Until 2010, Steve Tilston was a name whose fame extended only to the admittedly limited fanbase of British Isles folk/rock. At various times in his career, the guitarist/singer/songwriter had run a folk club with Bert Jansch, been in John Renbourn’s band Ship of Fools, made a record with Peter Bellamy, toured with the likes of Maggie Boyle, Pete Zorn and Maartin Allcock, had a couple of his songs recorded by Fairport Convention. His credentials were more than solid within his field, but he wasn’t the sort of musician who packs big arenas.
Then, in 2005, his fortunes changed in a subtle-but-historically-important way: Tilston got a phone call from a memorabilia collector wanting to verify the authenticity of a letter that John Lennon had hand-written to Tilston in 1971, encouraging him to pursue his career without being held back by the fear of fame. Lennon had even given him his personal phone number. But until that moment, Tilston had never known that the letter – mailed to and appropriated by the editor of a magazine wherein Lennon had read an interview with Tilston – even existed.
The story of Tilston’s big if-only moment became public knowledge in 2010, and screenwriters were quick to pounce on its dramatic potential. Dan Fogelman, who penned the screenplays for Crazy, Stupid, Love, Tangled and Cars, ended up taking on the project as his directorial debut. But Fogelman’s spin on the story – originally titled Imagine, and now in a theater near you as Danny Collins – casts Al Pacino in the title role.
This reimagined protagonist is no English folkie who never quite got famous, but an aging American pop/rock star more in the aesthetic mold of Neil Diamond or Billy Joel. He has all the trappings of fame, including hot cars, cocaine up the wazoo, a very young trophy girlfriend and a Hollywood manse decorated with expensive bad taste. But he has sold out artistically and he knows it, not having written a new song in 30 years. The discovery of his John Lennon letter is just the movie’s MacGuffin, Danny’s wakeup call to make changes in his life. But it does provide a nice excuse to lace the soundtrack with Lennon songs to fit the tonal moment.
Narrativewise, Danny Collins is a fairly conventional, predictable redemption story. It even has the compulsory backsliding crisis at the end of Act Two. But the presence of Pacino in the lead, backed by a crackerjack supporting cast that includes Bobby Cannavale, Annette Bening, Jennifer Garner and ace-in-the-hole Christopher Plummer, transforms what might have been a forgettable comedy into a heartfelt exploration of timeless themes like art, love, fame and fortune, family ties, commitment and the power of persistent kindness.
With a long recent string of clunker movies under his belt, it has been easy to lose sight of what a fine repertoire of acting craft Al Pacino has at his command. A lot of it is physical, and a larger-than-life character with stagey gestures like Danny Collins makes terrific use of those skills. The actor spends the next few minutes after first reading the Lennon letter just opening and closing his mouth wordlessly, like a fish, and it tells us everything that we need to know about what’s going through his head.
Trained by his whirlwind life of public appearances to turn on the charm wherever he goes, Danny strikes us at first as a burned-out showbiz phony. But when that letter inspires him to abandon his latest concert tour to track down Tom Donnelly (Cannavale), the illegitimate son whom he has never met, and try to make amends, Pacino believably leads us through a subtle shift from practiced gladhanding to a genuine, if naïve, campaign to spread joy using the only reliable tools at his command: a fat bank account and a gift for blarney. The first thing that he does when he checks into a nondescript Hilton nearby Tom’s house is to try to engineer a romance between two young hotel employees. Needless to say, not all his efforts to win hearts offstage will succeed.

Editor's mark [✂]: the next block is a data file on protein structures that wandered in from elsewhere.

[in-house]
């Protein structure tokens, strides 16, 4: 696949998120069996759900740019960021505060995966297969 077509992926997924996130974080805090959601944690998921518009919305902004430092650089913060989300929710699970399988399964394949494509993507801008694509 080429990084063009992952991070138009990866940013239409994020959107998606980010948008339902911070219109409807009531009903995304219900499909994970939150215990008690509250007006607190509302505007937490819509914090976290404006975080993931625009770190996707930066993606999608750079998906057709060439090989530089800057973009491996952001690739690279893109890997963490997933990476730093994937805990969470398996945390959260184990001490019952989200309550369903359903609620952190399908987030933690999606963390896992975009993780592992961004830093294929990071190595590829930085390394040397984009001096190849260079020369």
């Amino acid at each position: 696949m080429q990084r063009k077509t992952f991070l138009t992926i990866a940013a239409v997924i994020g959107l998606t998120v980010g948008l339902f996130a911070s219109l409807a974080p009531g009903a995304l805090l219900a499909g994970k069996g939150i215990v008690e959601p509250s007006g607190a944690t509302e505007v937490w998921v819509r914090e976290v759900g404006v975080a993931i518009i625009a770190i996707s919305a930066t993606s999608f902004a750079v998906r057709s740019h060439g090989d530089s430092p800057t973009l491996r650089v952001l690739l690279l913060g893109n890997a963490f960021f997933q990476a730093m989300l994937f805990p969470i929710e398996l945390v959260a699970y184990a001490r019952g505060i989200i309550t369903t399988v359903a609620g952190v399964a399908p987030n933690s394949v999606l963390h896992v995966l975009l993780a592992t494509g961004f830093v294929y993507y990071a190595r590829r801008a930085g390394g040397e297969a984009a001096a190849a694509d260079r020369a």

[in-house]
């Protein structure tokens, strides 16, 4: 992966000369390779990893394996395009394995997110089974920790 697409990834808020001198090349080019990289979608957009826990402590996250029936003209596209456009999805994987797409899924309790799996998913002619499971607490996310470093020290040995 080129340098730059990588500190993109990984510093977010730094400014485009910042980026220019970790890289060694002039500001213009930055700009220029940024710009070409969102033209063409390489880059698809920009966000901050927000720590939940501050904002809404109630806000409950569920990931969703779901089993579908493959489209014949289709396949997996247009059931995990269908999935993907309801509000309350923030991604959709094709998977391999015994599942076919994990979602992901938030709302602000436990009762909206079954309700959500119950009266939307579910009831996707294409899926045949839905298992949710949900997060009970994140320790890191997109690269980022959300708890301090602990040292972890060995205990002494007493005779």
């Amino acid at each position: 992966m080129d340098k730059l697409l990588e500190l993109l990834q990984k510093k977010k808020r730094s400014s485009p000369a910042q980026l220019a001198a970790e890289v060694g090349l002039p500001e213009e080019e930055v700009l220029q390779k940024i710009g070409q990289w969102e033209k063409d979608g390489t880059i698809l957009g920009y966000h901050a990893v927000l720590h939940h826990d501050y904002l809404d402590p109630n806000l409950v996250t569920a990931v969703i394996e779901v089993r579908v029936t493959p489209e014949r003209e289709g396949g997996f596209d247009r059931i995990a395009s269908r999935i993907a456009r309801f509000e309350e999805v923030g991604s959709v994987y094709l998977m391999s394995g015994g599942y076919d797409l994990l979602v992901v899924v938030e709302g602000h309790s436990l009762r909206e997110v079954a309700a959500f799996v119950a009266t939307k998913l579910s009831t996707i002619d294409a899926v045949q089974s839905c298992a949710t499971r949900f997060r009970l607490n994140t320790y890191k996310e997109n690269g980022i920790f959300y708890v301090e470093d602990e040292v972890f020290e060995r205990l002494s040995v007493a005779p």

The second thing that Danny does is to strike up a determined flirtation with the hotel’s flinty manager, Mary Sinclair (Bening), who isn’t having any of his pickup lines but is intrigued against her better judgment by his humor – and his patience. The camera repeatedly zeroes in on her slightly crepey neck to hammer home the point, well before Danny makes it out loud to his long-suffering manager, Frank Grubman (Plummer), that Mary is a much more age-appropriate match for him than any woman he has dated (or married) in ages. Expect rocky stuff ahead for these two, but two they are clearly destined to be.
Bening makes a great foil for Pacino, ramrod-straight and no-nonsense in her carriage but susceptible to Diane Keatonesque giggles whenever Danny scores a tiny chink in nastily divorced Mary’s man-armor. And Cannavale is terrific as the decent, hardworking son who wants no part of the guy who impregnated his groupie mother, but has serious needs that only money like Danny’s can alleviate. But it’s Plummer who steals the screen from Pacino with a skeptical sideways glance anytime that he’s on it, and those scenes are altogether too few.
Danny Collins can be faulted for lack of originality, relying on worn-out plot gimmicks like a mortal illness pulling a dysfunctional family back together. But it has well-written dialogue; is persuasively funny (like its protagonist) more often than not; and the superb performances elevate it into something that, without tying up all the conflicts into a neat little bow at the end, will likely make audiences a teeny bit teary at moments and walk out of the cinema feeling good. Can’t ask for much more than that – except perhaps for a liberal helping of John Lennon in the score. Check.
To read Frances Marion Platt’s previous movie reviews & other film-related pieces, visit our Almanac Weekly website at HudsonValleyAlmanacWeekly.com and click on the “film” tab.